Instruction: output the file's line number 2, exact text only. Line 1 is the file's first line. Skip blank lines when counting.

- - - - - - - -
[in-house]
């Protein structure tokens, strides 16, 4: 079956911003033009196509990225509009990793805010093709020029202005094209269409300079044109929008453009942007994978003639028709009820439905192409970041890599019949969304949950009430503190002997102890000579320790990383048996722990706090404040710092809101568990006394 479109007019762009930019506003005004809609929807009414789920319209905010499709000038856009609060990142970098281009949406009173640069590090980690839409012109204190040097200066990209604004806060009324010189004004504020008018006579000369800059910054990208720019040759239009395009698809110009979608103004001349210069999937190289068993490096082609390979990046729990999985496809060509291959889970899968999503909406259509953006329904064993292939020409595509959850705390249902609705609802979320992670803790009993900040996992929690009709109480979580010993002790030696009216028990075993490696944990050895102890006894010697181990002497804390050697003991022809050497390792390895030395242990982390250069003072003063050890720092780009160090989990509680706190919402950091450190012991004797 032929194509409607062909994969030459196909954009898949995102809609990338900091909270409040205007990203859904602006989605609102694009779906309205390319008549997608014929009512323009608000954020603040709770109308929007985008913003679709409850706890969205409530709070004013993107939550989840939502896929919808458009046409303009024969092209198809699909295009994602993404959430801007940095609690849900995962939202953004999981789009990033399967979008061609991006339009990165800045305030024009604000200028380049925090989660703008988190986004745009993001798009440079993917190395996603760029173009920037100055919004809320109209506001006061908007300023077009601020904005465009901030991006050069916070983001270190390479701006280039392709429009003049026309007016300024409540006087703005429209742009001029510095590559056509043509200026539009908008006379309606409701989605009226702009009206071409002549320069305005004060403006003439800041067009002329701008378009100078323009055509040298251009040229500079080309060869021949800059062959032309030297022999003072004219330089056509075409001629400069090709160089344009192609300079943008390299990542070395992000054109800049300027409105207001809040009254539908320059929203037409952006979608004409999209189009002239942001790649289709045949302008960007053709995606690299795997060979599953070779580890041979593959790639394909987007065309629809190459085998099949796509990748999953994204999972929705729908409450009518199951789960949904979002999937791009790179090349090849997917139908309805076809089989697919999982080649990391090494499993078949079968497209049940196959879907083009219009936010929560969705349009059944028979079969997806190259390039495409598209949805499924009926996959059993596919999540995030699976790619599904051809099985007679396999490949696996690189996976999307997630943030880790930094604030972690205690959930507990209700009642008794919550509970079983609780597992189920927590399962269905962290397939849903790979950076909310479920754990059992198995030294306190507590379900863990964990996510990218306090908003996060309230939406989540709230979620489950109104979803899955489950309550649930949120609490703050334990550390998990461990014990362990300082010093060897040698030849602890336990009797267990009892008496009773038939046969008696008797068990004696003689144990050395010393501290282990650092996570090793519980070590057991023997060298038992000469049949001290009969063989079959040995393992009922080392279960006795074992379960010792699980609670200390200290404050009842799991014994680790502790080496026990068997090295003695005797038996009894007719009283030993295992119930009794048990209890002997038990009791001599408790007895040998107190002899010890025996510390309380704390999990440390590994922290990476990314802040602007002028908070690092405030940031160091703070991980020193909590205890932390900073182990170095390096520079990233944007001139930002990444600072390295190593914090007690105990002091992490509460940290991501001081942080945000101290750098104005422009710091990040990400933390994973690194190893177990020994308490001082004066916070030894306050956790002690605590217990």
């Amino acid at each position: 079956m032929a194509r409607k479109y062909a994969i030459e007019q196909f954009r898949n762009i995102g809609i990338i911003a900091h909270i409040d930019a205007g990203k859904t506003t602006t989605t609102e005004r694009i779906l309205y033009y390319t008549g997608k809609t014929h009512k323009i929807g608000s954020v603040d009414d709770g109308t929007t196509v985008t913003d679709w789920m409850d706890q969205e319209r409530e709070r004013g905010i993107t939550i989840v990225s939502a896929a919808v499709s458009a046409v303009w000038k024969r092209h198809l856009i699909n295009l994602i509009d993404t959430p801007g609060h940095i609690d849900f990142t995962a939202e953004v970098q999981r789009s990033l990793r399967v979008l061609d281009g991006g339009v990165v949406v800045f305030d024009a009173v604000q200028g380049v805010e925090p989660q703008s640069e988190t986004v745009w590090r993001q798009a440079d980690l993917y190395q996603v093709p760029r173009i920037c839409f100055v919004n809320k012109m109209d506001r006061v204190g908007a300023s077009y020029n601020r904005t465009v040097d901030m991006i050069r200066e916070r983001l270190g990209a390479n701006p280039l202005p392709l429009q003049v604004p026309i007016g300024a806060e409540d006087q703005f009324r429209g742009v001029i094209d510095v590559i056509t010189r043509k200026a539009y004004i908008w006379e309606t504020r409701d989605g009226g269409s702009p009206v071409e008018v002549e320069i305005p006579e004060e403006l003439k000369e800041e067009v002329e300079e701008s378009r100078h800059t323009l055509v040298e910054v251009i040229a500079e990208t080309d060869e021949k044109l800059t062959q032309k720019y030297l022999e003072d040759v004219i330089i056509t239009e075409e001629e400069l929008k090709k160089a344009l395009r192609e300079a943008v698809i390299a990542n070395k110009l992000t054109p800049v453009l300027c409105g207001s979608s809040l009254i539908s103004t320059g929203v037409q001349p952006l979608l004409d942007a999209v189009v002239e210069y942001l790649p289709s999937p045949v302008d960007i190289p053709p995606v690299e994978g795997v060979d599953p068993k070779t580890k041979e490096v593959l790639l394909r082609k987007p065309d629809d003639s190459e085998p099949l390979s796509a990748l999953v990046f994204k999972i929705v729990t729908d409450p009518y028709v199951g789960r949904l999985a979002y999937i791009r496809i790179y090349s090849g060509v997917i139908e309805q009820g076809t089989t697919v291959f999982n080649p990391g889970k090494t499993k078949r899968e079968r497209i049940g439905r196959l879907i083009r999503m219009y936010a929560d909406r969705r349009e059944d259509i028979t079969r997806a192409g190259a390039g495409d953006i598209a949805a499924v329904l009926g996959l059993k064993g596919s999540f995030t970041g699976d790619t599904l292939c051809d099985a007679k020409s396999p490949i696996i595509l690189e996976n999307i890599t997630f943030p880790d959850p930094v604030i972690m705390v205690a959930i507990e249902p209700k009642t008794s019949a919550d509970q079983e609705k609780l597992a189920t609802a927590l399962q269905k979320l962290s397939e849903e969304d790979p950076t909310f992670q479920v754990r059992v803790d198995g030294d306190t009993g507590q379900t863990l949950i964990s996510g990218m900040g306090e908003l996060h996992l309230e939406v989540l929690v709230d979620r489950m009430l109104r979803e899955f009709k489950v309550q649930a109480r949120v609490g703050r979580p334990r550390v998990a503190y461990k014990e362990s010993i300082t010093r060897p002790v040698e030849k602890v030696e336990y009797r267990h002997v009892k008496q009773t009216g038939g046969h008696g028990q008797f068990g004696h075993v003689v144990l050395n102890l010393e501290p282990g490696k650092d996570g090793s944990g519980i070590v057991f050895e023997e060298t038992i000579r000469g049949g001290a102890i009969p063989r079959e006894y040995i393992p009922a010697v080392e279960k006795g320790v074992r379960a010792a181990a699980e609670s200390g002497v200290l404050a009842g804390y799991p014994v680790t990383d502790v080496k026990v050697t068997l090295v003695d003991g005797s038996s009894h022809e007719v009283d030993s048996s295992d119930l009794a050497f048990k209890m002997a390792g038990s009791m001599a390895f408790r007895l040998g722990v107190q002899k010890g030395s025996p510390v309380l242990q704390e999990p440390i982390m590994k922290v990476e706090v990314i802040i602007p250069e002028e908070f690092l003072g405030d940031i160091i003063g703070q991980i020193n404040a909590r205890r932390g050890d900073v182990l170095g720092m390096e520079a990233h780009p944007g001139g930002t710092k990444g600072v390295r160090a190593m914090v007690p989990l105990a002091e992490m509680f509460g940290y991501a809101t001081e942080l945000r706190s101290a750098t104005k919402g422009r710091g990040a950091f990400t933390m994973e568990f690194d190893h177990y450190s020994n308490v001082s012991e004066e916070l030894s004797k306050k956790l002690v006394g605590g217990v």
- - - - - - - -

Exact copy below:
């Protein structure tokens, strides 16, 4: 079956911003033009196509990225509009990793805010093709020029202005094209269409300079044109929008453009942007994978003639028709009820439905192409970041890599019949969304949950009430503190002997102890000579320790990383048996722990706090404040710092809101568990006394 479109007019762009930019506003005004809609929807009414789920319209905010499709000038856009609060990142970098281009949406009173640069590090980690839409012109204190040097200066990209604004806060009324010189004004504020008018006579000369800059910054990208720019040759239009395009698809110009979608103004001349210069999937190289068993490096082609390979990046729990999985496809060509291959889970899968999503909406259509953006329904064993292939020409595509959850705390249902609705609802979320992670803790009993900040996992929690009709109480979580010993002790030696009216028990075993490696944990050895102890006894010697181990002497804390050697003991022809050497390792390895030395242990982390250069003072003063050890720092780009160090989990509680706190919402950091450190012991004797 032929194509409607062909994969030459196909954009898949995102809609990338900091909270409040205007990203859904602006989605609102694009779906309205390319008549997608014929009512323009608000954020603040709770109308929007985008913003679709409850706890969205409530709070004013993107939550989840939502896929919808458009046409303009024969092209198809699909295009994602993404959430801007940095609690849900995962939202953004999981789009990033399967979008061609991006339009990165800045305030024009604000200028380049925090989660703008988190986004745009993001798009440079993917190395996603760029173009920037100055919004809320109209506001006061908007300023077009601020904005465009901030991006050069916070983001270190390479701006280039392709429009003049026309007016300024409540006087703005429209742009001029510095590559056509043509200026539009908008006379309606409701989605009226702009009206071409002549320069305005004060403006003439800041067009002329701008378009100078323009055509040298251009040229500079080309060869021949800059062959032309030297022999003072004219330089056509075409001629400069090709160089344009192609300079943008390299990542070395992000054109800049300027409105207001809040009254539908320059929203037409952006979608004409999209189009002239942001790649289709045949302008960007053709995606690299795997060979599953070779580890041979593959790639394909987007065309629809190459085998099949796509990748999953994204999972929705729908409450009518199951789960949904979002999937791009790179090349090849997917139908309805076809089989697919999982080649990391090494499993078949079968497209049940196959879907083009219009936010929560969705349009059944028979079969997806190259390039495409598209949805499924009926996959059993596919999540995030699976790619599904051809099985007679396999490949696996690189996976999307997630943030880790930094604030972690205690959930507990209700009642008794919550509970079983609780597992189920927590399962269905962290397939849903790979950076909310479920754990059992198995030294306190507590379900863990964990996510990218306090908003996060309230939406989540709230979620489950109104979803899955489950309550649930949120609490703050334990550390998990461990014990362990300082010093060897040698030849602890336990009797267990009892008496009773038939046969008696008797068990004696003689144990050395010393501290282990650092996570090793519980070590057991023997060298038992000469049949001290009969063989079959040995393992009922080392279960006795074992379960010792699980609670200390200290404050009842799991014994680790502790080496026990068997090295003695005797038996009894007719009283030993295992119930009794048990209890002997038990009791001599408790007895040998107190002899010890025996510390309380704390999990440390590994922290990476990314802040602007002028908070690092405030940031160091703070991980020193909590205890932390900073182990170095390096520079990233944007001139930002990444600072390295190593914090007690105990002091992490509460940290991501001081942080945000101290750098104005422009710091990040990400933390994973690194190893177990020994308490001082004066916070030894306050956790002690605590217990």